Thursday, July 25, 2013

Denizens of New York


I miss this city most when I am about to leave it, even to journey to the place where I am more surely from. I am not a natural traveler, although I did pick up and leave the land of my birth to move to an entirely new country when I was 18. What's more, I knew when I was 5 years old that I would do it. I visited my Aunt Winnie and Uncle Charlie here that year, and that's when I decided. The city felt like a pulsing thing. There were so many different sorts of people, every one of them with a story. I made up stories about the rainbow of humans who surged past me on the street and silently I decided. This was my true habitat.

At 5 I already felt out of place in my everyday circumstance, a feeling that miraculously vanished on the streets of New York. Here, I was just another one of the city's denizens, a chubby child in navy blue jersey shorts that rode up over my chubby thighs, and lacy ankle socks that sank inevitably into my brown leather Mary Janes, but no one quibbled with these shortcomings. I was folded in, unquestioned. I felt freed. So all through my childhood I waited, knowing what came next. And when it was time for me to apply to college, I sent off just one application, early decision, to a school in New York City. I knew I would get in. I can't explain. I just knew that my moving to this city was inevitable and going to that school was how I would make it happen.

But now, one the eve of traveling to pack up my mother's house in a beachy place, I wonder: Do I want to grow old here? My uncle is long gone and my aunt, at 94, seems so alone to me, even with our family just across the courtyard. Perhaps that is just the province of old age. My mother seems lonely too, despite living in her son's home in Jamaica now, her two grandchildren coming and going throughout her day. I imagine when I am old, I will want to be near to the two cousins who are like sisters to me, both of whom moved to the Washington, D.C. area. Am I, very late in the game, starting to feel the pull of another place? And where will our children settle? Where will they raise our grandchildren? Surely that will have a bearing. Such brooding thoughts for an ordinary Thursday.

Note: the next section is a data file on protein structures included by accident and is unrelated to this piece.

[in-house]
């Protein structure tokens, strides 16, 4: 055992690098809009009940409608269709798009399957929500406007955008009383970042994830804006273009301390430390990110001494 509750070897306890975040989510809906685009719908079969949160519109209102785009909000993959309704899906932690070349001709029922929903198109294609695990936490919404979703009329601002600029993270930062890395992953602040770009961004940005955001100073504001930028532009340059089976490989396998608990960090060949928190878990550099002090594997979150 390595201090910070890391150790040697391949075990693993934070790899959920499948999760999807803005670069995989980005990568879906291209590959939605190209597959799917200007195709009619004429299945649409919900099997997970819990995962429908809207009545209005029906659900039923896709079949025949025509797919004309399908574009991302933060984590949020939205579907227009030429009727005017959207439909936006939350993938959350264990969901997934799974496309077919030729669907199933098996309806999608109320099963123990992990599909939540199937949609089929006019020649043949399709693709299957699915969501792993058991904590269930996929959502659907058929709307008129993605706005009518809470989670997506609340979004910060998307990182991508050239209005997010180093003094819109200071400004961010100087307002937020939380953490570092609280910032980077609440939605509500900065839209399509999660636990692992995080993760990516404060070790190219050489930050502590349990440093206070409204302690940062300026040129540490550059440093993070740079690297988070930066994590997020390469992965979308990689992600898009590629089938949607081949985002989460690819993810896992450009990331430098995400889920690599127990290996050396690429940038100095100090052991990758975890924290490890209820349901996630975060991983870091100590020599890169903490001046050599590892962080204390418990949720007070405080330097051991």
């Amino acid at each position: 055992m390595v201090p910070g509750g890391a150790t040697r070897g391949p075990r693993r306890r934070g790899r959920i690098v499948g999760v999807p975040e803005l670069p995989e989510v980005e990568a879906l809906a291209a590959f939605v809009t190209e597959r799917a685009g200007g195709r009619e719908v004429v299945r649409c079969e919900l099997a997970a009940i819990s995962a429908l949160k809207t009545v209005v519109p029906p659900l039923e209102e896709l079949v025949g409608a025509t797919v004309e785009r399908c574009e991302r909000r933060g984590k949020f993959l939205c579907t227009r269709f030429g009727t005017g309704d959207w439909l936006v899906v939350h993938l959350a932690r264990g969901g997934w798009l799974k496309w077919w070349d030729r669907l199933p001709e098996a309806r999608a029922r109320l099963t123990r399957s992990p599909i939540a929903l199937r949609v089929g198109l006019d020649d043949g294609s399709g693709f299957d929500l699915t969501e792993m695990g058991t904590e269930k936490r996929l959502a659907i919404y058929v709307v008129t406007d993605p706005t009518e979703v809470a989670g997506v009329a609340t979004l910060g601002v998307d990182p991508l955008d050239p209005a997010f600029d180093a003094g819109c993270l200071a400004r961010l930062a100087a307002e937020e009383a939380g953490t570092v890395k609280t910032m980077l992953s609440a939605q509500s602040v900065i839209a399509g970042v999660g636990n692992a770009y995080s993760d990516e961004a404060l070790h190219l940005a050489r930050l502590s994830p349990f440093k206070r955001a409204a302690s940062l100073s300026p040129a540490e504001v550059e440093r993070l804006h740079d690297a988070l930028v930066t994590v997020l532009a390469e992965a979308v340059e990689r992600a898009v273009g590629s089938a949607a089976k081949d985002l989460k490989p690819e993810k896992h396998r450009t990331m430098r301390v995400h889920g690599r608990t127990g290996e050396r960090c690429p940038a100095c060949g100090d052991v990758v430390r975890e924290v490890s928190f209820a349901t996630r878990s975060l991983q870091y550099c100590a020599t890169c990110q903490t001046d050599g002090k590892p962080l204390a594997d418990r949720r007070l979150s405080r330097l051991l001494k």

8 comments:

  1. Oh yes you captured it perfectly. New York is a pulsing thing and I love your random shots of a city I have loved since I was a young (young) girl. I haven't given up on my dream to return.
    xo

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  2. So important to keep an open mind as we get older...never say never to anything. The best way I heard it described is that our mind is like a photo album and sometimes we get to change the pictures..

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  3. this is so interesting, as i sit here and think about whether new york is even for me at all. i can't imagine living back in my hometown, but i have this overwhelming feeling of restlessness and exhaustion here....

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  4. I've never been to New York, although I have family there. But I know what you mean. When I visited Atlanta for the first time, I knew I wanted to live, work, and grow old here. I think this kind of self-query we find ourselves doing is simply a requirement of aging, a rite of passage. It's a beautiful and good thing. Safe travels, my sister!

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  5. Awh yes. I LOVED visiting NY growing up. We'd start in Brooklyn, then visit relatives in the Mt. Vernon and Mt. Kisco area. I thought my cousins were SO smart to be taking the bus and subway alone. They could go anywhere they needed to go and didn't have to wait for parents to take them like we did in the south. I also loved the diversity of so many cultures. It was my little glimpse of the world for a month each summer.

    Angella, I think you were very brave to move so far from home. When I was 18, I moved 3 hours from home and thought it was something to brag about. Never thought about leaving the country. Ha Ha guess it's not too late ;)

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  6. You've described my own experience of wanting and then actually living in New York City for many years -- the city "folding me in." I think I've never felt that way since, to tell you the truth, although I have no desire to live in a place that has winter, again!

    I look forward to hearing about your visit home. I look forward to knowing you as you come and go, travel here and there, grow old, even.

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  7. I'd say it's early to think about those types of decisions for yourself. As you said, a lot more life will have to unfold -- especially regarding your kids and their lives -- before you can decide where you want to be. I think as we age our "cosmic loneliness," the aloneness that just comes with individuality, steps more to the forefront, perhaps as our communication skills weaken.

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  8. I love how we mentally prepare ourselves for the future so far in advance. I guess the important thing to hold onto at any stage is the excitement and sense of belonging.

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